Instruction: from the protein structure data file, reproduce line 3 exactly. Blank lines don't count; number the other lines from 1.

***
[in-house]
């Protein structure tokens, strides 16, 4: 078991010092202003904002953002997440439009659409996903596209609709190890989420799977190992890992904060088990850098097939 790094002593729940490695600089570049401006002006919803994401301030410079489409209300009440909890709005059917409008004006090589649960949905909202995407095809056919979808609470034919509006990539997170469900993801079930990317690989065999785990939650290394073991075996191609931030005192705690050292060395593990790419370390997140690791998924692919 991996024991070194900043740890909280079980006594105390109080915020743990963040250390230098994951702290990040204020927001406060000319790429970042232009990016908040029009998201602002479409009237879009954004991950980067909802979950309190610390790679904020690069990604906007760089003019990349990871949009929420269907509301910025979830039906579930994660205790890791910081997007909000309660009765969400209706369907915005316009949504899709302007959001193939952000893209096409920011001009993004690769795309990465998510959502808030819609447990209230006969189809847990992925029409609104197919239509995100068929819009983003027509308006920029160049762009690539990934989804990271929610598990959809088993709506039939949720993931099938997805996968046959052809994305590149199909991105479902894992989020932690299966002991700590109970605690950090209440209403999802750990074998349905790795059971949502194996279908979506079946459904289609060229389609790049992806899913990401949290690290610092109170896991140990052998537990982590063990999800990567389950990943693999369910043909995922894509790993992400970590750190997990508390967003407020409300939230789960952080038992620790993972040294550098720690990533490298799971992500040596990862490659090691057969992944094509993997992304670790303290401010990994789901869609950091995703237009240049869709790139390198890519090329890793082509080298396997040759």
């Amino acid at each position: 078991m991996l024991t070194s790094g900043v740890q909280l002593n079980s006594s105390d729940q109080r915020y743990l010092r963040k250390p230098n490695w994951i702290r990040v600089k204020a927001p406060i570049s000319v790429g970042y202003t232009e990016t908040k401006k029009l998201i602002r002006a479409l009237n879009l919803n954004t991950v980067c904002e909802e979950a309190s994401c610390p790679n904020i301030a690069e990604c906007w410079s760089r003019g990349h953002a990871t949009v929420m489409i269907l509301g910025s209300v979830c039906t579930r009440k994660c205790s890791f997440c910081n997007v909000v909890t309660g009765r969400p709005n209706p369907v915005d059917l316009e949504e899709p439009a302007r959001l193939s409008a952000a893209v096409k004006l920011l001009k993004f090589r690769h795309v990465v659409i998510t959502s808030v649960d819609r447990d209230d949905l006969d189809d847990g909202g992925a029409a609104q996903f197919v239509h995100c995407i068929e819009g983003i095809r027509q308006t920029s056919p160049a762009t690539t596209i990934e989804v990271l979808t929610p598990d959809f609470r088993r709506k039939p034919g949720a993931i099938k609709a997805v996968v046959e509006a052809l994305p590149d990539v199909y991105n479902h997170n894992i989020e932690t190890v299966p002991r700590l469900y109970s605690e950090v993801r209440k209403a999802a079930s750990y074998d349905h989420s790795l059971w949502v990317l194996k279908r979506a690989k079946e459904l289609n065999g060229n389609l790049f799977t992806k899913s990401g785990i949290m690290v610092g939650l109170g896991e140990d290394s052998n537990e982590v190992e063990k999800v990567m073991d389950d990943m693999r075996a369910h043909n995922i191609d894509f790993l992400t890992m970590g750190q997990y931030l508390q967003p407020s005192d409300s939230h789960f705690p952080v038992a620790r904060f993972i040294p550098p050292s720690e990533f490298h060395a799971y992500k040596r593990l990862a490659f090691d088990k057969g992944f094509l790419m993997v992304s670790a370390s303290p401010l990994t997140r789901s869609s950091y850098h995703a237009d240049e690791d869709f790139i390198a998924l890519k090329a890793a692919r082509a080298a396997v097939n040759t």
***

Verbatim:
């Amino acid at each position: 078991m991996l024991t070194s790094g900043v740890q909280l002593n079980s006594s105390d729940q109080r915020y743990l010092r963040k250390p230098n490695w994951i702290r990040v600089k204020a927001p406060i570049s000319v790429g970042y202003t232009e990016t908040k401006k029009l998201i602002r002006a479409l009237n879009l919803n954004t991950v980067c904002e909802e979950a309190s994401c610390p790679n904020i301030a690069e990604c906007w410079s760089r003019g990349h953002a990871t949009v929420m489409i269907l509301g910025s209300v979830c039906t579930r009440k994660c205790s890791f997440c910081n997007v909000v909890t309660g009765r969400p709005n209706p369907v915005d059917l316009e949504e899709p439009a302007r959001l193939s409008a952000a893209v096409k004006l920011l001009k993004f090589r690769h795309v990465v659409i998510t959502s808030v649960d819609r447990d209230d949905l006969d189809d847990g909202g992925a029409a609104q996903f197919v239509h995100c995407i068929e819009g983003i095809r027509q308006t920029s056919p160049a762009t690539t596209i990934e989804v990271l979808t929610p598990d959809f609470r088993r709506k039939p034919g949720a993931i099938k609709a997805v996968v046959e509006a052809l994305p590149d990539v199909y991105n479902h997170n894992i989020e932690t190890v299966p002991r700590l469900y109970s605690e950090v993801r209440k209403a999802a079930s750990y074998d349905h989420s790795l059971w949502v990317l194996k279908r979506a690989k079946e459904l289609n065999g060229n389609l790049f799977t992806k899913s990401g785990i949290m690290v610092g939650l109170g896991e140990d290394s052998n537990e982590v190992e063990k999800v990567m073991d389950d990943m693999r075996a369910h043909n995922i191609d894509f790993l992400t890992m970590g750190q997990y931030l508390q967003p407020s005192d409300s939230h789960f705690p952080v038992a620790r904060f993972i040294p550098p050292s720690e990533f490298h060395a799971y992500k040596r593990l990862a490659f090691d088990k057969g992944f094509l790419m993997v992304s670790a370390s303290p401010l990994t997140r789901s869609s950091y850098h995703a237009d240049e690791d869709f790139i390198a998924l890519k090329a890793a692919r082509a080298a396997v097939n040759t």